Saving the moon, #VirtualDesignMaster style

This week was another nail biter in the Virtual Design Master competition. Challenge 2 required us to save the moon while using someone else’s design plus a few constraints: must fit in 21U, have to use the same vendors (but can use different product lines) as the provided design used, and the big one, the moon base only has IPv6 networking. I understand IPv6 but certainly haven’t designed an IPv6-only network, so this was pretty scary and very time consuming for the research.

There were a lot of great designs presented by the VDM competitors. Three of us had to work off of Daemon Behr’s and six of us had to work off of my design from the previous challenge. It was fun to see how other people managed the same base project and morphed it into a project that had their fingerprints on it. Watch the results show and check out the designs (here’s mine). During the design and the judging, I learned a few things in no particular order:

  • Vendors are inconsistent at stating their IPv6 support stance for their products. You might have to track down an SE on twitter or in person to get the scoop, or you might get some vague information or conflicting information, or even no information at all. I made the assumption that no mention == no support, which is tolerable for design but a day or two in the lab could prove otherwise.
  • When you do find support statements, do not be surprised when there is no support for IPv6-only networking. vSphere itself supports IPv6 but doesn’t support IPv6 iSCSI with 2 of 3 initiator types; VSAN and Log Insight have zero IPv6 support; vCO supports it. Only one out of three, and it needs to be 100% for IPv6-only to work.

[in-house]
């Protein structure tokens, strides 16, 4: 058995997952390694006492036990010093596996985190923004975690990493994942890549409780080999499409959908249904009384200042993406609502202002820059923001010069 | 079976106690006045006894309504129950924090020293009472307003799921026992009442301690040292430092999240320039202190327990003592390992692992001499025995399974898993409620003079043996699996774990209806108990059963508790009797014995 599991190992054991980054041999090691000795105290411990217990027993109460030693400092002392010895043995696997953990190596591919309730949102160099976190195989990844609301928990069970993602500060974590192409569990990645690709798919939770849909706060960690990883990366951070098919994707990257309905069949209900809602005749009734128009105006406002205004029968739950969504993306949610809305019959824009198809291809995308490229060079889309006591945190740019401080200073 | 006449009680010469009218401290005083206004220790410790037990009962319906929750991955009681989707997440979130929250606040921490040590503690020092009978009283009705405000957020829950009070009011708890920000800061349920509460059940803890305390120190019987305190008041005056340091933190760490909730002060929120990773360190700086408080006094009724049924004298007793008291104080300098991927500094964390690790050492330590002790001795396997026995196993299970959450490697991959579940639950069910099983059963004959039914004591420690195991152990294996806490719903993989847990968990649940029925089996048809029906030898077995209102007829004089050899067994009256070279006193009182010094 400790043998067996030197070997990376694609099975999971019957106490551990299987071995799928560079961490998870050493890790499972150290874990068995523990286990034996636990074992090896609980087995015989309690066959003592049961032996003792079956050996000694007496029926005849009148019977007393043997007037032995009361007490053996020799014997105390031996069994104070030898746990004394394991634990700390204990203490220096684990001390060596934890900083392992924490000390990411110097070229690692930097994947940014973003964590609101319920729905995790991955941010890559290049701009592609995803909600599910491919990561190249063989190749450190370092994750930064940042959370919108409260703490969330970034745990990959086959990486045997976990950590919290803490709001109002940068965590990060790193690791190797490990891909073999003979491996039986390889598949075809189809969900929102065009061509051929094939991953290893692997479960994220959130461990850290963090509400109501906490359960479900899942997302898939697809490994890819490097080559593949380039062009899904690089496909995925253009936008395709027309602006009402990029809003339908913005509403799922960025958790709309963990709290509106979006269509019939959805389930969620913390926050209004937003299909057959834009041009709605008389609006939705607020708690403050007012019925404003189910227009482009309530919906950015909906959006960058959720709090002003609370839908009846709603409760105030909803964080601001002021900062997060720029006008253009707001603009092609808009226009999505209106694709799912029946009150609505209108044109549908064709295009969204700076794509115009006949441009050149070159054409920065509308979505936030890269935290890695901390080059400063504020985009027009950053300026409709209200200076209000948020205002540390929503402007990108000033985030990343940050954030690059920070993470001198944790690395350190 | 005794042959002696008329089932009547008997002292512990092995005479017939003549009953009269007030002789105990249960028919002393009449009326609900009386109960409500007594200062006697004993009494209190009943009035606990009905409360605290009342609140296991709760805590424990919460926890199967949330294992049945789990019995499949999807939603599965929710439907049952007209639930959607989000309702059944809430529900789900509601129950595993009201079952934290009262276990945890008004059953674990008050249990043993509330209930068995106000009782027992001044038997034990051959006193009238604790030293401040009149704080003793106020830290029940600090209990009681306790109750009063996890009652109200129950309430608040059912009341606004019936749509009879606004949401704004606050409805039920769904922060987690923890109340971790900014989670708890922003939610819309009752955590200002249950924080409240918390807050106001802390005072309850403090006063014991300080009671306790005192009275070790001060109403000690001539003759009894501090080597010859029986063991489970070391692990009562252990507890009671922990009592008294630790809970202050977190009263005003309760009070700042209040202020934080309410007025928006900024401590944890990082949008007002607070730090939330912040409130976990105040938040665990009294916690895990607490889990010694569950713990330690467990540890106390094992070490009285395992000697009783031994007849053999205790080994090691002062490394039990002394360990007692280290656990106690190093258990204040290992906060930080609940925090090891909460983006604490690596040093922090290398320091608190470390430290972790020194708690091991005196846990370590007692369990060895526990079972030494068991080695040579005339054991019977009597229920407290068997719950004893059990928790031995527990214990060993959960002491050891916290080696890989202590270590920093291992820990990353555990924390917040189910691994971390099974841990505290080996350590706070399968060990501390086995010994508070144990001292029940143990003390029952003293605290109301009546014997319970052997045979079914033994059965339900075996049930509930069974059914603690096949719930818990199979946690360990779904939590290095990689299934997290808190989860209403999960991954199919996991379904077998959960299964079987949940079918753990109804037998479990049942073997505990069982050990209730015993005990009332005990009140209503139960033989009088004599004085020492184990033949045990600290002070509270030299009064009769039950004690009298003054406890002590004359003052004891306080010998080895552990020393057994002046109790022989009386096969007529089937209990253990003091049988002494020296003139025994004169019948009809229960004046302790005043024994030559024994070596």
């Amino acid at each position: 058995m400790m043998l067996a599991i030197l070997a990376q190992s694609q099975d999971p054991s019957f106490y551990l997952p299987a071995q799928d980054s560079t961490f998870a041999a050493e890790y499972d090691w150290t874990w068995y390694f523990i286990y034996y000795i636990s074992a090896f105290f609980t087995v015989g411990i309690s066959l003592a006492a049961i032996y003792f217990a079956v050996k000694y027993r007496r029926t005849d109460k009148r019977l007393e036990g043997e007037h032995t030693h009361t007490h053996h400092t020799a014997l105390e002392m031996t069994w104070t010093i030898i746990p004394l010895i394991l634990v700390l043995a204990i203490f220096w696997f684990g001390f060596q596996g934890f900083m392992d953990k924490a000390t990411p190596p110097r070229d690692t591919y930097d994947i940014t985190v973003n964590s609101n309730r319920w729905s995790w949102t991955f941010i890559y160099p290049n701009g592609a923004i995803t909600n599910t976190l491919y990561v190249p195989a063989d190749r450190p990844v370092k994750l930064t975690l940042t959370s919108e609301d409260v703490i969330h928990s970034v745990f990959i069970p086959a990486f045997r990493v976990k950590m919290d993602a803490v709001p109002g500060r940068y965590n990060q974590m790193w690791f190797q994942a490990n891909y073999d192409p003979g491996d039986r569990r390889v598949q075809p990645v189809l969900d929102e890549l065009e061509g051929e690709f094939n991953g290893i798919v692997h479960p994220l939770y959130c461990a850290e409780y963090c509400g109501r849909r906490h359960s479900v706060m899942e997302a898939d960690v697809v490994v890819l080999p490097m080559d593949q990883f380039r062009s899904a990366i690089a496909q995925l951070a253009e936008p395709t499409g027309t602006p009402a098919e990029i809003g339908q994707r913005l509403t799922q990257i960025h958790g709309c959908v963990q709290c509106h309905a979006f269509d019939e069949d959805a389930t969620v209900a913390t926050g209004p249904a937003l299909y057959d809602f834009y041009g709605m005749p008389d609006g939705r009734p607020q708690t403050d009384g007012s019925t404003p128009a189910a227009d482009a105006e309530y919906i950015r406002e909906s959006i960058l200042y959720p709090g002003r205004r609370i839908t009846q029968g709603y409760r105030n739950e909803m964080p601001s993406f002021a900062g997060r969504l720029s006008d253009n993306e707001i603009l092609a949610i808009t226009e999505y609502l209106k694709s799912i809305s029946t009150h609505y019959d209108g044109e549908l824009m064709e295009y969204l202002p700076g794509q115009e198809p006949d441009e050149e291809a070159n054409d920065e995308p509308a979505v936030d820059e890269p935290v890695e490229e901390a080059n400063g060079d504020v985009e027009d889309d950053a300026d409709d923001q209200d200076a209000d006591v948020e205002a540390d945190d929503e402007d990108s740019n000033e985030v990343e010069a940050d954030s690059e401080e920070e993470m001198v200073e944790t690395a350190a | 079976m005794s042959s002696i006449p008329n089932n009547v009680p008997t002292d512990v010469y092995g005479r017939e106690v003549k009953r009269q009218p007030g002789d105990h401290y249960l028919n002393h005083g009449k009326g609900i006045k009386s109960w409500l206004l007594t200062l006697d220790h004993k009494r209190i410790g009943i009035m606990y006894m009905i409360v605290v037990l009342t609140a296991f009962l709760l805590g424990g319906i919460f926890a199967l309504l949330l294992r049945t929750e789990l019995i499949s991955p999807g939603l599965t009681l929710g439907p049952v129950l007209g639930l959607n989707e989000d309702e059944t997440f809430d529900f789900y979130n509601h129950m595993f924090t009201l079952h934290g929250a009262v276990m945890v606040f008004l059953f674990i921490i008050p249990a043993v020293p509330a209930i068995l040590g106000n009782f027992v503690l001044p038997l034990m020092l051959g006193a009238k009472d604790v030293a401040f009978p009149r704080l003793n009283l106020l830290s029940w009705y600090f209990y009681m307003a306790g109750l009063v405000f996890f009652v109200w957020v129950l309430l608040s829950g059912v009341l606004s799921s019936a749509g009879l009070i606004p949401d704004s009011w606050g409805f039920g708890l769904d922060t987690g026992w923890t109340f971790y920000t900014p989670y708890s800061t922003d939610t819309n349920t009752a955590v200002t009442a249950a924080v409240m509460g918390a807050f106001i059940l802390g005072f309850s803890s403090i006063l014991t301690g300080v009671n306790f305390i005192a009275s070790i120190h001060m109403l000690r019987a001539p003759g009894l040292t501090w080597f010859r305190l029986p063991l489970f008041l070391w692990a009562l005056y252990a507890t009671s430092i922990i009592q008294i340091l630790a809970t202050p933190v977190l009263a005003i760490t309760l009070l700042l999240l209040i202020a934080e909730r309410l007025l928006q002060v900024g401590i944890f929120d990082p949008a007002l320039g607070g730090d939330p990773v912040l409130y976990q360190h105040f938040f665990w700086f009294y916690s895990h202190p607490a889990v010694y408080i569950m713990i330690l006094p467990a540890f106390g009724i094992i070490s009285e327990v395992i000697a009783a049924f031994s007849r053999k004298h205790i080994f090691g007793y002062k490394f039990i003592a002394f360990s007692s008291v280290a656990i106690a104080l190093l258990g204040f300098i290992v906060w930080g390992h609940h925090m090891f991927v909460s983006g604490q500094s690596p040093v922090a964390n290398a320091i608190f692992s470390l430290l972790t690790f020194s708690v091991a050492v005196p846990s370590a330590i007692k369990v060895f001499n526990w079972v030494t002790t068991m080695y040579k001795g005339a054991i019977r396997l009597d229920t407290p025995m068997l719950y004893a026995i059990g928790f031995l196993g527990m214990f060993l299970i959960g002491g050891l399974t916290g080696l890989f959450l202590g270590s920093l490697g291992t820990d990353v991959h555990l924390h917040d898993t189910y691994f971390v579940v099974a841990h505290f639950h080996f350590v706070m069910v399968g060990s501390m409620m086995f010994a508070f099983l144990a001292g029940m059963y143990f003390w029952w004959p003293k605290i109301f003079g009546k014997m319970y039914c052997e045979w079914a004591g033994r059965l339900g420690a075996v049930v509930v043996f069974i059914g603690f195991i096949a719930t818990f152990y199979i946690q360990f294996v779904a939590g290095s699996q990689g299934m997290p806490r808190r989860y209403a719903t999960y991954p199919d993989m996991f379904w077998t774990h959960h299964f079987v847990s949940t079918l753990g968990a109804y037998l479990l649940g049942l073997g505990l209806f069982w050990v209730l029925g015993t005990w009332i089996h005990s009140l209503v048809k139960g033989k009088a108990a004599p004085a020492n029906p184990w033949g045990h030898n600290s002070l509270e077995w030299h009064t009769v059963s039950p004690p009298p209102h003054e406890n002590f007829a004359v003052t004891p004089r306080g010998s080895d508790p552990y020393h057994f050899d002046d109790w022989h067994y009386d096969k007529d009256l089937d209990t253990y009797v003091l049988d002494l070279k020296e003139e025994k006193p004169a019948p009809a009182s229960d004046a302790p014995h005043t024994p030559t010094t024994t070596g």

• Everything you choose is a risk. A or B? Both risks. The Giant will kill you anyway.

  • Well, the judge is not going to kill you. But regardless of which design decision you took, be prepared to defend it. Neither A or B are wrong, so don’t think you’re “safe” because you choose the “right” one.
  • If budget isn’t an issue, do not undersize your solution. I used 12U out of 21U (I did have one good reason – with no redundant rack, one unit overheating could damage another touching it – but that’s  a stretch) and said “…if the design scales up.” This is a last ditch effort at saving humanity. There is no next ditch effort. Get 21U of equipment, or have a better reason than I did for not using it all.
  • MB is not the same as GB. Whoops.
  • The competitors have a great sense of co-opetition. While we all did our independent research,
  • I better learn about NetApp snapshots, or Josh Odgers may ask me a third time. That would not be good!

Again, I was pleasantly surprised to find that I survived to the next round. On top of that, the judges said that my design was impressive! I’m still stunned, but also very proud. I must again thank those who reviewed my proposal and offered advice. I definitely wouldn’t have made it without your help.

Challenge 3 actually terrifies me. Between now and Tuesday at midnight, I have to learn OpenStack, build a design based on it, then actually lab it up and provide video of the proof of concept! I always wanted to learn about OpenStack… Wish me and the other competitors luck!

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